That’s a great rhetorical move, if you can get away with it. I just don’t think your opponents will let you get away with it.

    Reply
  12. Now let’s talk about circuits.

    The invention of one circuit to perform a function does not entitle one to claim all circuits that perform that same function, or any machine that might be programmed to perform that function.

    Your argument about equivalency is seductive, but false.

    While it may be true that the invention of a new process may be implemented in a number of machines or circuits; the converse is not true and the law does not entitle one to claim all machines and circuits for inventing one that may perform the function.

    But a process claim does. It is independent of circuits and machines.

    So when you make the argument you make, you make the process argument.

    Think about it Night.

    Reply
  13. NWPA,

    Let’s take a cannon that has gear that may be adjusted to aim at different targets. If i adjust the gear to aim a new target, can I re-patent the cannon?

    Now, the sophist would point to the different arrangement of parts of the gear and say the machine is new.

    The man on the street would laugh.

    NWPA, get serious.

    The new use of an old machine is a process!!!!!!!

    Reply
  14. Simple, the 273 definition you reference has been repealed, I believe.

    Regardless, it is way too broad. Such a definintion could include patentable inventions to the technology that enables business.

    Such lose definitions are the very reason the Kennedy majority could not agree with Stevens to ban BMPs. There was no good definition of what they are.

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  15. Publius, the banking industry did react, as was its right.

    The software industry has reacted.

    There is a lot of reaction to the Rich era, and all of it negative.

    Reply
  16. And, one more point, if I agree with you, and you say that we do not agree on anything, then I would suggest that you AI simply have no real interest in discussing the law. You do not want to come to any agreement or meet on common ground, and will do anything to continue a verbal conflict.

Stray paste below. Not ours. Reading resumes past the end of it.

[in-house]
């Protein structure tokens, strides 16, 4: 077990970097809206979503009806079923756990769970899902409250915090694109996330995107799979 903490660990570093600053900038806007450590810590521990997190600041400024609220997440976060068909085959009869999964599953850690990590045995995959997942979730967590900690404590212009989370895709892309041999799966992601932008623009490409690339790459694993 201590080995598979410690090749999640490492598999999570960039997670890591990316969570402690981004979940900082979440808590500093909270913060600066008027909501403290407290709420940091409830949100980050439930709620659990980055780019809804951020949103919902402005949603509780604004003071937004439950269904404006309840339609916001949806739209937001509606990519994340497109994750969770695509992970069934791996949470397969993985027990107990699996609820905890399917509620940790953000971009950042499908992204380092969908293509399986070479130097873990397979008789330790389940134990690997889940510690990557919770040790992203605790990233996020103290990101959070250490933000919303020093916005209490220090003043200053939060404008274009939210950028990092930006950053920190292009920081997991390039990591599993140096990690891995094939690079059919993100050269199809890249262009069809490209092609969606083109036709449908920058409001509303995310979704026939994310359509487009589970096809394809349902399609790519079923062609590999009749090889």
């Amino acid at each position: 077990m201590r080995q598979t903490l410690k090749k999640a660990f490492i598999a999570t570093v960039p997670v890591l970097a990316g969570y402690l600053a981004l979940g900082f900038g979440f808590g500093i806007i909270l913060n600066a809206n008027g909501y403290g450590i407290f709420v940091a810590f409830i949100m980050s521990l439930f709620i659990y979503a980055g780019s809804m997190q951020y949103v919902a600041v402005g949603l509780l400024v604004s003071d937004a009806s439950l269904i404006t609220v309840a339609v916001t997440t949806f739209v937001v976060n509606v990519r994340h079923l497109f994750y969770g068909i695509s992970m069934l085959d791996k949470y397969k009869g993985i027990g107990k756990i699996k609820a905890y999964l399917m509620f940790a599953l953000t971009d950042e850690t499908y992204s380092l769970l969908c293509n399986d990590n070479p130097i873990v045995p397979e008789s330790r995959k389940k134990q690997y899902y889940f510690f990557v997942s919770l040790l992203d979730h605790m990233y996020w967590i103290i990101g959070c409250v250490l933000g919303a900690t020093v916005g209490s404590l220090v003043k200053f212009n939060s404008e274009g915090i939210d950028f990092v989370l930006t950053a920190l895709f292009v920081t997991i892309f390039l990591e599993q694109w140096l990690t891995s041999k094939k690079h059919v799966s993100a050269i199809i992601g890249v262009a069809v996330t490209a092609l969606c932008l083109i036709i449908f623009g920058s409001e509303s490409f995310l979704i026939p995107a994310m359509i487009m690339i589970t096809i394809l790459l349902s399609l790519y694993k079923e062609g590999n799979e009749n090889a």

You are emotionally wedded to the fight. Admit it.

    Reply
  17. MM: >>That’s why you’ll be cheering along with the rest of us >>when the PTO starts ignoring mental steps when considering >>the novelty and non-obviousness of claims. Right?

    Non sequitur.

    Reply
  18. bizarre arguments about science and technology

    ?

    gives the PTO excuses not to enforce 102, 103, and 112

    That’s why you’ll be cheering along with the rest of us when the PTO starts ignoring mental steps when considering the novelty and non-obviousness of claims. Right?

    Reply
  19. ….which, as I understand it, is the PTO Board of Appeals saying they can’t find “technical” in the patent statute. But that’s right, isn’t it? To grant patents (and thereby restrain trade) outside the ambit of the “useful arts” though; that would be un-Constitutional, would it not?

    As I understand it, 4 SCOTUS judges failed to turn just one of the remaining 5 to issue a blanket ruling, that everything falling under the rubric “business method” must, by definition, be outside that ambit. That’s not really surprising either, is it?

    So SCOTUS is miles away from announcing that every business method under the sun is, by definition, inside the ambit. The undistributed middle of the business method subject matter range remains, for the time being, undistributed between eligible and not eligible. All we know so far is that Bilski methods aren’t eligible. A good start, I would say.

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  20. 6: sure I’ve thought about it, but these issues are best dealt with in Congress not the courts. Making up all these bizarre arguments about science and technology to exclude subject matter under 101 just causes untold billions of dollars in waste and gives the PTO excuses not to enforce 102, 103, and 112. And, it is dishonest,and shameful. And, the art wrought by twisted sick minds.

    Reply
  21. If you are talking about

    Yes, Ned, that is precisely what I am talking about.

    Do you think that you are exempt from the direct meaning of the law? It is abundantly clear that this law was written expressly not to change the given understanding of Business Methods as eligible subject matter under Section 101.

    It appears that you are doing something that is expressly forbidden by the writers of the law in that you are attempting to use the section definition of a subset of Business Methods that fall into the category of Covered Business Methods to make a 101 argument against Business Methods as patent eligible subject matter.

    I do not understand how you think you can even begin to fashion an argument that this section supports your theory. Quite in fact, this section takes the legs out from your position. If Congress indeed meant to change the status of Business Method eligibility – as confirmed in the Supreme Court case of Bilski, the America Invents Act was an unmistakable opportunity to directly do so. Congress chose not to. What do you think this means?

    Further, you ask if I have a “better” definition and I think that your asking such a question is a red herring.

    First, I don’t need a better definition, because I am not trying to change the more global definition already given in the legislative section as pointed out by Anon above (35 USC 273(a)(3)). Second, I think you are implicitly making a vallue judgment regarding “better” and in making that value judgment, you have assumed that whatever end-goal you have in miind is fully justified (in other words, you have assumed a conclusion that is likely unwarranted).